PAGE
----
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Thread: Cultivar question & here's why

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    Cultivar question & here's why

    I thought you could not get the Cultivar from seed... Only buy a leaf pull, or if the plant decides to divide.

    However this site has seeds

    http://www.triffidnurseries.co.uk/br...%20Fly%20Traps

    So something don't add up

    Please advise Noddy

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    mmlr38's Avatar
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    You are correct that most cultivars can't be propagated by seed. However, one can still sell seed from cultivars, right? That's all that's going on there. They're selling seed resulting from self pollinating cultivars.

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    Let's positive thinking! seedjar's Avatar
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    By the widest definition, cultivars are defined by their appearance - therefore seed-grown plants that match a cultivar's description are included. But different schools of thoughts on it exist; I believe that, among some genera, the generally accepted rules are less relaxed.
    I think there's another classification (maybe "named varieties?") that strictly refers to the original plant and clones. I don't remember which though.
    ~Joe

    PS - Er, maybe not? mmlr38 might know better than me - I find taxonomy endlessly confusing. Generally, seed resulting from a cultivar crossed on itself has the suffix "F2" - the two denoting the second generation of selfing.
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    Quote Originally Posted by seedjar View Post
    By the widest definition, cultivars are defined by their appearance - therefore seed-grown plants that match a cultivar's description are included. But different schools of thoughts on it exist;
    Though I didn't say it in my post, I believe you are correct seedjar in that any plant that matches a cultivar's description is, in fact, the cultivar. I personally believe that the cultivar system is flawed for this reason. However, if you read the ICPS entries for all of the Dionaea cultivars (since this is posted in the Dionaea forum I assumed that's what we were talking about) they nearly all explicitly state propagation should be done vegetatively only. The only clone I can think of that's the exception is Dionaea 'Red Burgundy'.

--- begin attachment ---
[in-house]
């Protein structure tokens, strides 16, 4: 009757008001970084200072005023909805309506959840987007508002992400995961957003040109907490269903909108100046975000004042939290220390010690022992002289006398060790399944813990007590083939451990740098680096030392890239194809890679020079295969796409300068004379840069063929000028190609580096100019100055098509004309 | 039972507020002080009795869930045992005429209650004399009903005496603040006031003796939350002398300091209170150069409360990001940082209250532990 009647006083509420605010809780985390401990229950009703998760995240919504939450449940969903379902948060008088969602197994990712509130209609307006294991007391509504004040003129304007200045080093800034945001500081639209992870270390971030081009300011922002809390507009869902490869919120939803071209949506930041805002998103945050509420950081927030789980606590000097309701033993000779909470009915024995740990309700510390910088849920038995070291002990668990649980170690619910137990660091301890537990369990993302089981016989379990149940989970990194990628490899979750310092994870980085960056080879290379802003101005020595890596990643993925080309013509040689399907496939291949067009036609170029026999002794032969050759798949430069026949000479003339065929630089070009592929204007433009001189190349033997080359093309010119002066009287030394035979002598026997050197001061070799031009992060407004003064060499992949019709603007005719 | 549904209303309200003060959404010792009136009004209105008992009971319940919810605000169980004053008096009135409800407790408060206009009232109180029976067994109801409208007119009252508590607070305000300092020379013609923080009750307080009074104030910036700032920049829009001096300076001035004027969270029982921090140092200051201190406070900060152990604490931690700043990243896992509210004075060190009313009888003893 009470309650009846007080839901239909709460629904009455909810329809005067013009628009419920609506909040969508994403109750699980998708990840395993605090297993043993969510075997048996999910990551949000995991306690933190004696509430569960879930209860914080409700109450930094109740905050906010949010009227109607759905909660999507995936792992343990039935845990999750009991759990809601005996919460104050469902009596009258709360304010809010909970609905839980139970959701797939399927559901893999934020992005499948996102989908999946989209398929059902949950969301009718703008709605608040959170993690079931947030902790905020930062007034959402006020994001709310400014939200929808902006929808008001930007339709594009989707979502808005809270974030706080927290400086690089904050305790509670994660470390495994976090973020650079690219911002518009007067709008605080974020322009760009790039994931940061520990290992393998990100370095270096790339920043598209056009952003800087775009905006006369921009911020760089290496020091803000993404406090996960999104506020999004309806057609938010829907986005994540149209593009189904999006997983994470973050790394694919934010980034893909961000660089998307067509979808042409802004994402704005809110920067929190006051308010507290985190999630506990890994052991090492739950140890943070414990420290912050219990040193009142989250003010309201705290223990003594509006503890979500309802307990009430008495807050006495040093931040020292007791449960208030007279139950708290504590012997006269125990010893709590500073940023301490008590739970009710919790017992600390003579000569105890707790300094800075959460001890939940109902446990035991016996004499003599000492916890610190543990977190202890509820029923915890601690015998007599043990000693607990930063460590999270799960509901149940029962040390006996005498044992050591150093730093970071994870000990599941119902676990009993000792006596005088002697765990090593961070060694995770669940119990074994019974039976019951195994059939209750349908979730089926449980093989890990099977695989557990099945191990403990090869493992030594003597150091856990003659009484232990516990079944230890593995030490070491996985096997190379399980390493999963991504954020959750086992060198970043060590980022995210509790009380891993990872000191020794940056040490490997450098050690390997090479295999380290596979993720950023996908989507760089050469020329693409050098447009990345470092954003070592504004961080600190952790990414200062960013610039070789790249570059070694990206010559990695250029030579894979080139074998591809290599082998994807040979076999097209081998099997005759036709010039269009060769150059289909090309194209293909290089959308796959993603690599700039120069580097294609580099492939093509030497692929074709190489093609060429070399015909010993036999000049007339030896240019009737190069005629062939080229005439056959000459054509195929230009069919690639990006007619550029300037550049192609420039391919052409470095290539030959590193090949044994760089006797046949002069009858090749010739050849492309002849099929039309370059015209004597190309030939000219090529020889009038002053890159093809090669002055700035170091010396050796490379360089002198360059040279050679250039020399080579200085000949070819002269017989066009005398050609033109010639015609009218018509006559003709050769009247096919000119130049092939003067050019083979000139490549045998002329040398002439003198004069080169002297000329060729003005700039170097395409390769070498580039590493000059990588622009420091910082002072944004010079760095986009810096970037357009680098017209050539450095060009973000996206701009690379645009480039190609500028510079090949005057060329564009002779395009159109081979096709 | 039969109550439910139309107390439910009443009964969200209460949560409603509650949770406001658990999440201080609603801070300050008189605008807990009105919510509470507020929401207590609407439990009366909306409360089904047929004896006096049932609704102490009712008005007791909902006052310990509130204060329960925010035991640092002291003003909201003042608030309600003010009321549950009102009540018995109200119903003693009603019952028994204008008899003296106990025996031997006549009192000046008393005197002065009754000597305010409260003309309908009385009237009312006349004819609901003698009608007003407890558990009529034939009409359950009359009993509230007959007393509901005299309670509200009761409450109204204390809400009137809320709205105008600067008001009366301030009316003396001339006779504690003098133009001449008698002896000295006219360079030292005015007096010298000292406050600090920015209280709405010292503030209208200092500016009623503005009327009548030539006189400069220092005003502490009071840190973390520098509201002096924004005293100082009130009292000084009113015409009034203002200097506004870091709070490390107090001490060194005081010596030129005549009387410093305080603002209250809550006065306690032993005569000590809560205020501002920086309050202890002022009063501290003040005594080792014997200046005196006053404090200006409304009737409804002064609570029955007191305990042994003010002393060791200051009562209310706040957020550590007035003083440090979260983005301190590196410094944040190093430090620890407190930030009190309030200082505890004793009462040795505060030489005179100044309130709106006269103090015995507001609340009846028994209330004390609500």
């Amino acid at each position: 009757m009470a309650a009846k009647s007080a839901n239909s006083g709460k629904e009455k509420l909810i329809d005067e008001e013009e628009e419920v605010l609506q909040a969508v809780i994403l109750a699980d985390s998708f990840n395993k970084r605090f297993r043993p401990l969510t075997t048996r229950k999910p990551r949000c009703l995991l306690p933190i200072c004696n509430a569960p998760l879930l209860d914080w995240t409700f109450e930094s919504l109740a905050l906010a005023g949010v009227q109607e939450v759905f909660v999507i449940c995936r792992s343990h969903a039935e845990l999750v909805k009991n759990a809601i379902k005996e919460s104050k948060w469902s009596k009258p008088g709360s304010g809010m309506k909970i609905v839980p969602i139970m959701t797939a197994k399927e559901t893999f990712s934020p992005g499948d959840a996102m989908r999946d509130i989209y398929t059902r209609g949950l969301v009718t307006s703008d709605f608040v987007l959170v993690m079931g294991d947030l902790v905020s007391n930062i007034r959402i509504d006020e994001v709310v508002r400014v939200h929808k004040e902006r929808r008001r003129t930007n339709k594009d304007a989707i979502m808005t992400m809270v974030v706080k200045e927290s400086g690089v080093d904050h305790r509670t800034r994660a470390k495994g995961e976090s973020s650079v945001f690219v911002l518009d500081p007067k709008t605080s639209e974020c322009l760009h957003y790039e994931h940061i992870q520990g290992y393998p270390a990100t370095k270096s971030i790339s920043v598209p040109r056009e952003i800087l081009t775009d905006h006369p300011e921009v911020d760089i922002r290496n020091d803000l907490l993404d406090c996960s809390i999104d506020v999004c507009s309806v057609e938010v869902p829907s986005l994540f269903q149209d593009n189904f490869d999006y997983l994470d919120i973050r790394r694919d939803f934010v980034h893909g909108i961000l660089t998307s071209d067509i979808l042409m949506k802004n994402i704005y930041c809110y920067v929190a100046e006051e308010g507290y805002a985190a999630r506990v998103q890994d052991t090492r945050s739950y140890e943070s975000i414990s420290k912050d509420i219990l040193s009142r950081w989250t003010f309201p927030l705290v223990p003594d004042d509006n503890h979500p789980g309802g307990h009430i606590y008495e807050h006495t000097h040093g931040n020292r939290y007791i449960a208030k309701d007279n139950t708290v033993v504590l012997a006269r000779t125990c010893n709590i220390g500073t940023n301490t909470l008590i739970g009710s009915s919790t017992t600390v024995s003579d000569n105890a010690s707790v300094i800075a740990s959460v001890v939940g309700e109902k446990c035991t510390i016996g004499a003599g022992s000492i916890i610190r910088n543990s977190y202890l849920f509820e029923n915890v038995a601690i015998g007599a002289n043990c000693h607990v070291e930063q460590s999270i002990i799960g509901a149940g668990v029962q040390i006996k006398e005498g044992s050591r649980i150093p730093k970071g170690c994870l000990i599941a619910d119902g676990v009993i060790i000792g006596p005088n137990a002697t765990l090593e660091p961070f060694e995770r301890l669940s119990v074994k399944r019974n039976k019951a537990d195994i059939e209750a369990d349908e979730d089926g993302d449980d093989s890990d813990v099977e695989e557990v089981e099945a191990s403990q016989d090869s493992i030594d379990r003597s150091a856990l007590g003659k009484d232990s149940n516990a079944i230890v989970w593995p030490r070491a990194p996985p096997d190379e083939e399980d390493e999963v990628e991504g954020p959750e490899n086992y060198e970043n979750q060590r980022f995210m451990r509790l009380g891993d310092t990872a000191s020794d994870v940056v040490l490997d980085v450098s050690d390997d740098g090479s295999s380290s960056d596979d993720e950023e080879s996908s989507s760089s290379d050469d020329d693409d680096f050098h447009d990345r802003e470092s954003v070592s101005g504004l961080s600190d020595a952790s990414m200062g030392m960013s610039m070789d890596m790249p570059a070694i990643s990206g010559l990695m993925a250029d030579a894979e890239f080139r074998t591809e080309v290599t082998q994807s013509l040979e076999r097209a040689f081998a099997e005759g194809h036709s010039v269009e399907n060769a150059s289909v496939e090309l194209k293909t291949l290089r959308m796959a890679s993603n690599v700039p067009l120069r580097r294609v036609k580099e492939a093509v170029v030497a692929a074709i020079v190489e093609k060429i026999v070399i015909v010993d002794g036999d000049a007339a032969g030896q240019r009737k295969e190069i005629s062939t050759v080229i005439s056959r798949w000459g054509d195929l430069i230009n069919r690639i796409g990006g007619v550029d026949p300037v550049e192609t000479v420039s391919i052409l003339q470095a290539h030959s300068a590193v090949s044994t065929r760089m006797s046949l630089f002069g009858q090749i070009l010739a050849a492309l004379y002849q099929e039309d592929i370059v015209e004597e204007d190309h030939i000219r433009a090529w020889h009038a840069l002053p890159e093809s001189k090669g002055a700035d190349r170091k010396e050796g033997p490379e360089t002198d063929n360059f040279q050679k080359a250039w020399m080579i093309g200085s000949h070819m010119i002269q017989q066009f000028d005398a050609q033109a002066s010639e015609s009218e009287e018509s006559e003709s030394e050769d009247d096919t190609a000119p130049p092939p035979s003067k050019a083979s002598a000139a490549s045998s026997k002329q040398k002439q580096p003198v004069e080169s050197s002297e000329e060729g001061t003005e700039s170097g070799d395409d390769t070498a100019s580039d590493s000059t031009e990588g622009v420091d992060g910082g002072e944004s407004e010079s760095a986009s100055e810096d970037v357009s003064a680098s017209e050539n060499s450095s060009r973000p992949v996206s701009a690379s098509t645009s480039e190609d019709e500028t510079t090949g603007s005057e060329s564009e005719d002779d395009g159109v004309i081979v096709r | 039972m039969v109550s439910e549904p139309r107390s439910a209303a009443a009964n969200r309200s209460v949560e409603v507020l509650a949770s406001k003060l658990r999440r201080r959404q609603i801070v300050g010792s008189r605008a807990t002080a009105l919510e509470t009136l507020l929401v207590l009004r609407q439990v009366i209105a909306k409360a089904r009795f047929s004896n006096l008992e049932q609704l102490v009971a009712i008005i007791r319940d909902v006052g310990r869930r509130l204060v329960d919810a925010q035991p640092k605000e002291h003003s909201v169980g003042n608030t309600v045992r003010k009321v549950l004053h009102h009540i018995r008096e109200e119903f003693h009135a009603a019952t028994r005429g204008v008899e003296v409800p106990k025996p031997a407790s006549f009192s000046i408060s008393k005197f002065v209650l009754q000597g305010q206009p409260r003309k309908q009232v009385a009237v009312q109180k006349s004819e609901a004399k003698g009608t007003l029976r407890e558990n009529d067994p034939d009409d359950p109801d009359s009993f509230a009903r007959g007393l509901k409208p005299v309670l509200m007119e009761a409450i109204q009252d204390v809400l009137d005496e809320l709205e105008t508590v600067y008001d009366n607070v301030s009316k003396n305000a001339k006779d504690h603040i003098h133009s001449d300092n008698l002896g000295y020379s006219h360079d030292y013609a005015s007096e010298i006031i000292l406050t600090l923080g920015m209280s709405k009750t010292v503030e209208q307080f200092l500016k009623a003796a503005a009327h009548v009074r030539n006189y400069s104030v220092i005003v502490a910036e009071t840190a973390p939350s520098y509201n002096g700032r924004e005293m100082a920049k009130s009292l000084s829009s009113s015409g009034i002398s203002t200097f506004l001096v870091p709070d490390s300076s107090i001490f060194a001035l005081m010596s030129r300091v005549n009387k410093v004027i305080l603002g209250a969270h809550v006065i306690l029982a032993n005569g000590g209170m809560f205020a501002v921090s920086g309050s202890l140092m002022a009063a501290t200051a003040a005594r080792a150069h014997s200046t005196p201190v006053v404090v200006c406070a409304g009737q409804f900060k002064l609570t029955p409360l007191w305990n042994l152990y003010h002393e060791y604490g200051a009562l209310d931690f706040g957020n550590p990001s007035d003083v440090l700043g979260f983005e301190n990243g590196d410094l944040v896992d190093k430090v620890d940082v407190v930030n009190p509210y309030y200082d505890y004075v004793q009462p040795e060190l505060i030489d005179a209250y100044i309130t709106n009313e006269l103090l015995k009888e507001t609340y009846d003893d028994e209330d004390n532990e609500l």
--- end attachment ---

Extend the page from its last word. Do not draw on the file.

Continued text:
These two contradictory facts (vegetative propagation only vs. any plant that matches the cultivar description) make the cultivar system even more convoluted. In the case of Dionaea, since they are so easy to propagate vegetatively and in tissue culture, I believe that the only plants that should be circulated under a cultivar name are exact clones of the original plant that was registered. I've still not heard from any reputable source whether or not this is the "correct" way of doing things, but it seems to me to be the only way that makes sense given that any particular plant can exhibit different characteristics from year to year or even at different points during the growing season. My thought is that the process of officially registering a cultivated variety is sufficiently laborious that people will probably have a very good idea of the growth characteristics before they even attempt to register the plant.

    Anyway...coming down off my soap box now...

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    I just thought that it's a bit miss leading if at the end you spend a good couple of years getting your plant up to find that it's not going to be what you first bought by seed.

    That's my point...

    Noddy

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    mmlr38's Avatar
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    Quote Originally Posted by Noddy View Post